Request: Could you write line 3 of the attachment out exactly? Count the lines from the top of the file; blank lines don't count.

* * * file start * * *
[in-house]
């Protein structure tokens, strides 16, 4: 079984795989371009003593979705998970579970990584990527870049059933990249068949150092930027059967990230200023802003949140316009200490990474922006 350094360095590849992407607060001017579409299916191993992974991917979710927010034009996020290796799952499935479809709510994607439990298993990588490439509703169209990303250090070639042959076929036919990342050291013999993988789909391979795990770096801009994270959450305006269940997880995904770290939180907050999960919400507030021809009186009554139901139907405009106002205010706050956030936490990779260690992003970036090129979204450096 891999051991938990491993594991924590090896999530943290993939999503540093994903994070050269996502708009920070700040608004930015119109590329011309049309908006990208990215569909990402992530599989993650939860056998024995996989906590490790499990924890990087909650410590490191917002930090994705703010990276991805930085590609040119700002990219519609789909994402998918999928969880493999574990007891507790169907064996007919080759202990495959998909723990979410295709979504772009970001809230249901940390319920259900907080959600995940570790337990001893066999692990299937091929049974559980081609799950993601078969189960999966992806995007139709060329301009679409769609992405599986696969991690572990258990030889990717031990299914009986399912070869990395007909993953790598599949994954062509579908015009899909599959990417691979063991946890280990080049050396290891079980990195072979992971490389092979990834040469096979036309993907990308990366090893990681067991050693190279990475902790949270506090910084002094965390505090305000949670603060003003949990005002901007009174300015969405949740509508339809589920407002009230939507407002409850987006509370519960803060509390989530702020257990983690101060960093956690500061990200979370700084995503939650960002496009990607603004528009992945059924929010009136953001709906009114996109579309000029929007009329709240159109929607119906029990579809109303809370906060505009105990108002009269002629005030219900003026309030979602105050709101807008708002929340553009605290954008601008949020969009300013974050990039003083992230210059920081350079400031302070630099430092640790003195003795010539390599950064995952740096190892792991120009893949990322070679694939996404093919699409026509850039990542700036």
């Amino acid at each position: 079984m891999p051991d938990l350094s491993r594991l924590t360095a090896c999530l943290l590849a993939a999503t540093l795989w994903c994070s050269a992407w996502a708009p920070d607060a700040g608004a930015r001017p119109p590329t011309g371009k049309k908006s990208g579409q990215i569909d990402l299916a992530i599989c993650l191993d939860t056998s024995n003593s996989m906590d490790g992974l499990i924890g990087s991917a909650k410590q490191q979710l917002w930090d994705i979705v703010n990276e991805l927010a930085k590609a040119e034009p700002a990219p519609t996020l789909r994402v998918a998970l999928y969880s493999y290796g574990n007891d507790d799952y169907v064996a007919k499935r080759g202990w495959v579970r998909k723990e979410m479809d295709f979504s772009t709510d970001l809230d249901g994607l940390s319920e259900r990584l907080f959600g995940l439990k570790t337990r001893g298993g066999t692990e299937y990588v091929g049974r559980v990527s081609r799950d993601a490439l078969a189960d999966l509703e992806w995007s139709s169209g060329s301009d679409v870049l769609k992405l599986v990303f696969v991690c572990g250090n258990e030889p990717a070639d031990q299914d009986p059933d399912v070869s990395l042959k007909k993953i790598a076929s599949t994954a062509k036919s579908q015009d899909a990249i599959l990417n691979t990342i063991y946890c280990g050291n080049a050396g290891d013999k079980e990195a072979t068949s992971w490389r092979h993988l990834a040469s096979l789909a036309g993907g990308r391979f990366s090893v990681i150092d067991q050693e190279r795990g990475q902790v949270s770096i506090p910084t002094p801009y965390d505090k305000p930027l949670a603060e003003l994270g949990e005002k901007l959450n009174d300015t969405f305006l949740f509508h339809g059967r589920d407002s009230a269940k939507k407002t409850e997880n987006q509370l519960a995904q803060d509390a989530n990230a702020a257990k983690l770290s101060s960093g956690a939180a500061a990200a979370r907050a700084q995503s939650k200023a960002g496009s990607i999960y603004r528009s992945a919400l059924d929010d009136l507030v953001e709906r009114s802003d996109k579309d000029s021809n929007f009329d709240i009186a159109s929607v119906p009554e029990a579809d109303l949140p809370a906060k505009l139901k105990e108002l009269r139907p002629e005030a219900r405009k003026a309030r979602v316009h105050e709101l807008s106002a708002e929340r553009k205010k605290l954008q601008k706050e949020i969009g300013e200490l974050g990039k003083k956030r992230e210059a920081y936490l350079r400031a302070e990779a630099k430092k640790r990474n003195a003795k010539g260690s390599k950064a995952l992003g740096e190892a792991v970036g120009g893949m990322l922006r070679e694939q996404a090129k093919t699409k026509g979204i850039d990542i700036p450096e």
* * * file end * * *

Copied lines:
């Amino acid at each position: 079984m891999p051991d938990l350094s491993r594991l924590t360095a090896c999530l943290l590849a993939a999503t540093l795989w994903c994070s050269a992407w996502a708009p920070d607060a700040g608004a930015r001017p119109p590329t011309g371009k049309k908006s990208g579409q990215i569909d990402l299916a992530i599989c993650l191993d939860t056998s024995n003593s996989m906590d490790g992974l499990i924890g990087s991917a909650k410590q490191q979710l917002w930090d994705i979705v703010n990276e991805l927010a930085k590609a040119e034009p700002a990219p519609t996020l789909r994402v998918a998970l999928y969880s493999y290796g574990n007891d507790d799952y169907v064996a007919k499935r080759g202990w495959v579970r998909k723990e979410m479809d295709f979504s772009t709510d970001l809230d249901g994607l940390s319920e259900r990584l907080f959600g995940l439990k570790t337990r001893g298993g066999t692990e299937y990588v091929g049974r559980v990527s081609r799950d993601a490439l078969a189960d999966l509703e992806w995007s139709s169209g060329s301009d679409v870049l769609k992405l599986v990303f696969v991690c572990g250090n258990e030889p990717a070639d031990q299914d009986p059933d399912v070869s990395l042959k007909k993953i790598a076929s599949t994954a062509k036919s579908q015009d899909a990249i599959l990417n691979t990342i063991y946890c280990g050291n080049a050396g290891d013999k079980e990195a072979t068949s992971w490389r092979h993988l990834a040469s096979l789909a036309g993907g990308r391979f990366s090893v990681i150092d067991q050693e190279r795990g990475q902790v949270s770096i506090p910084t002094p801009y965390d505090k305000p930027l949670a603060e003003l994270g949990e005002k901007l959450n009174d300015t969405f305006l949740f509508h339809g059967r589920d407002s009230a269940k939507k407002t409850e997880n987006q509370l519960a995904q803060d509390a989530n990230a702020a257990k983690l770290s101060s960093g956690a939180a500061a990200a979370r907050a700084q995503s939650k200023a960002g496009s990607i999960y603004r528009s992945a919400l059924d929010d009136l507030v953001e709906r009114s802003d996109k579309d000029s021809n929007f009329d709240i009186a159109s929607v119906p009554e029990a579809d109303l949140p809370a906060k505009l139901k105990e108002l009269r139907p002629e005030a219900r405009k003026a309030r979602v316009h105050e709101l807008s106002a708002e929340r553009k205010k605290l954008q601008k706050e949020i969009g300013e200490l974050g990039k003083k956030r992230e210059a920081y936490l350079r400031a302070e990779a630099k430092k640790r990474n003195a003795k010539g260690s390599k950064a995952l992003g740096e190892a792991v970036g120009g893949m990322l922006r070679e694939q996404a090129k093919t699409k026509g979204i850039d990542i700036p450096e």